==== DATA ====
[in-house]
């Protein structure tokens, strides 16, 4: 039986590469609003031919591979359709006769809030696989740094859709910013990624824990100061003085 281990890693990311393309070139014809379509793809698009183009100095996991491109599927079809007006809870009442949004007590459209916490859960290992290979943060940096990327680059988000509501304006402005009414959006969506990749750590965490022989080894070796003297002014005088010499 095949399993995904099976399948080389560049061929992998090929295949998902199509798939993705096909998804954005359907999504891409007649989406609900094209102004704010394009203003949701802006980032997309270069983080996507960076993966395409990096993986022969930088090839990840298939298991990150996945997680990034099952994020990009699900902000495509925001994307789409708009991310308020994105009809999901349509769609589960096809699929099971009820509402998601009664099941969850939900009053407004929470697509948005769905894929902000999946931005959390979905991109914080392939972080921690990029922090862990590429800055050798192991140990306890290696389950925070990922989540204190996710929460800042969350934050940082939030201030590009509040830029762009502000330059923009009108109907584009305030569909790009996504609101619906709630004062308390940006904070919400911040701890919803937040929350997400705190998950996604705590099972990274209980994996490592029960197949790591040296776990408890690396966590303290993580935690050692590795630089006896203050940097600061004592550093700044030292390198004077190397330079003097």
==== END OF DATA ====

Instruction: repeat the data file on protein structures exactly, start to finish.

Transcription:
[in-house]
């Protein structure tokens, strides 16, 4: 039986590469609003031919591979359709006769809030696989740094859709910013990624824990100061003085 281990890693990311393309070139014809379509793809698009183009100095996991491109599927079809007006809870009442949004007590459209916490859960290992290979943060940096990327680059988000509501304006402005009414959006969506990749750590965490022989080894070796003297002014005088010499 095949399993995904099976399948080389560049061929992998090929295949998902199509798939993705096909998804954005359907999504891409007649989406609900094209102004704010394009203003949701802006980032997309270069983080996507960076993966395409990096993986022969930088090839990840298939298991990150996945997680990034099952994020990009699900902000495509925001994307789409708009991310308020994105009809999901349509769609589960096809699929099971009820509402998601009664099941969850939900009053407004929470697509948005769905894929902000999946931005959390979905991109914080392939972080921690990029922090862990590429800055050798192991140990306890290696389950925070990922989540204190996710929460800042969350934050940082939030201030590009509040830029762009502000330059923009009108109907584009305030569909790009996504609101619906709630004062308390940006904070919400911040701890919803937040929350997400705190998950996604705590099972990274209980994996490592029960197949790591040296776990408890690396966590303290993580935690050692590795630089006896203050940097600061004592550093700044030292390198004077190397330079003097």